Gov. Jan Brewer will attend the 9th Circuit Court of Appeals hearing in San Francisco to watch her lawyers try to convince the judges to let the state enforce its new immigration law.
"She believes very passionately that she needs to be there to represent the perspective and viewpoints of the vast majority of Arizonans who agree with the defense of the rule of law,'' said gubernatorial press aide Paul Senseman. He also said that while Brewer won't be able to speak or testify, her presence at the Nov. 1 hearing may underline for the judges hearing the case the importance of the issue to the state.
At issue is an injunction issued in July by U.S. District Court Judge Susan Bolton against key provisions of SB 1070.
One requires police to check the immigration status of those they have stopped if there is "reasonable suspicion'' they are in the country illegally. Others placed on hold include making it a state crime for undocumented workers to seek employment in Arizona and requiring immigration status checks on everyone arrested before they can be released.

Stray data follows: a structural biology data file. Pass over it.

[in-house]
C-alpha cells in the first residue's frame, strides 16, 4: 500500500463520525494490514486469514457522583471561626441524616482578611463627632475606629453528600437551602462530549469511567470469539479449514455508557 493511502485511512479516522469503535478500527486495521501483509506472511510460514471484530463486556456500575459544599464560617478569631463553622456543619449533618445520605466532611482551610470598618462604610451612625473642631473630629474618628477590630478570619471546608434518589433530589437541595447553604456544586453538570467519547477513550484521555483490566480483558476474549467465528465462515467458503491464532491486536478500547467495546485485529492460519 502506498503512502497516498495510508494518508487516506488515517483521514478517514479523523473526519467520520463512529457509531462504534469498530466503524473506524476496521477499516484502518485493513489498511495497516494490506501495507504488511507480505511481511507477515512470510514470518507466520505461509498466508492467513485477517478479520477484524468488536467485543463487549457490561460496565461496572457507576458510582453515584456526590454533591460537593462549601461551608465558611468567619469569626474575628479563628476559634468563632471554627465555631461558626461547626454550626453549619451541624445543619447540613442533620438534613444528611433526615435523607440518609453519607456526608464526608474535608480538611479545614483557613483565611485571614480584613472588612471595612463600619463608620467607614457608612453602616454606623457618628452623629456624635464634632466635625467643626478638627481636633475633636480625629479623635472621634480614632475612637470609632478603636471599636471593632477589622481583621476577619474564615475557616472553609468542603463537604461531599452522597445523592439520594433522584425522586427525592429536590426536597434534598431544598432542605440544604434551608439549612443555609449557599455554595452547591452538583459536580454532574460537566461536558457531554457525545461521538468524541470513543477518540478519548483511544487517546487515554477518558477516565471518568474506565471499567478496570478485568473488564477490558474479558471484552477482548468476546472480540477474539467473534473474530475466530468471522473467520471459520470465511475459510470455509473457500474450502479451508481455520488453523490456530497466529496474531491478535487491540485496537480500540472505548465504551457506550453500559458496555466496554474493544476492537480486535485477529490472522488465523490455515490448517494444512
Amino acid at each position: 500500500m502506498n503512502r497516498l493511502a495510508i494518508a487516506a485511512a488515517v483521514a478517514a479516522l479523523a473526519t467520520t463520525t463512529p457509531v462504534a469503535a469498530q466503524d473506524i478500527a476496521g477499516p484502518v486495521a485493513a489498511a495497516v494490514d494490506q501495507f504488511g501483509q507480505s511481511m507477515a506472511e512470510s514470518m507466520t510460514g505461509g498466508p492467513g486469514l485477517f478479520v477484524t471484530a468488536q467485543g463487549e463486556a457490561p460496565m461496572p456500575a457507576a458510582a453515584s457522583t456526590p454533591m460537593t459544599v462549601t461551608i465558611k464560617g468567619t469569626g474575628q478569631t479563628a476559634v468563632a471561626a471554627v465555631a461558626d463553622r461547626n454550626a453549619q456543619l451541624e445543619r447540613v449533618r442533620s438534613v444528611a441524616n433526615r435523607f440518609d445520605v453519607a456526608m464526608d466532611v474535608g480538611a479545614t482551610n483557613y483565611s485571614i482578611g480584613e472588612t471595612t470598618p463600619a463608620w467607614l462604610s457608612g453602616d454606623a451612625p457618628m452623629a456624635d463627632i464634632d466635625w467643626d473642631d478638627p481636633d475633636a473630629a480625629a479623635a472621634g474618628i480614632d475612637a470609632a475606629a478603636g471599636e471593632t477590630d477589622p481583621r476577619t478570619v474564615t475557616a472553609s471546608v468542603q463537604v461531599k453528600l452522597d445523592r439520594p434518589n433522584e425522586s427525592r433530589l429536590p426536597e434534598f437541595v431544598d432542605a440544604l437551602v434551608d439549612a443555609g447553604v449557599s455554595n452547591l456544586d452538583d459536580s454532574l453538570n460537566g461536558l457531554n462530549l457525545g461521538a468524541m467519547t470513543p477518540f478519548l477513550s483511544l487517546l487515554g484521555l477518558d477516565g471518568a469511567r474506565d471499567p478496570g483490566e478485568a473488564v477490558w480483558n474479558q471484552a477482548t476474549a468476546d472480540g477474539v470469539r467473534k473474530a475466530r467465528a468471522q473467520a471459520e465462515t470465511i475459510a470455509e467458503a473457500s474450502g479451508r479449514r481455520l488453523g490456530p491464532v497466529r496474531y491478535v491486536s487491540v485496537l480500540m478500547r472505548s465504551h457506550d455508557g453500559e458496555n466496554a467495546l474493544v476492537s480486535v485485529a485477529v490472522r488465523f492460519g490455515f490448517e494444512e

Bolton said those sections appear to be preempted by federal law. She also concluded letting Arizona enforce its own immigration law could harm both those legally in this country and the interests of the federal government.
Senseman acknowledged there will be a cost for travel for Brewer, a press aide and security detail but he said said Brewer has been ``frugal'' with her office spending.
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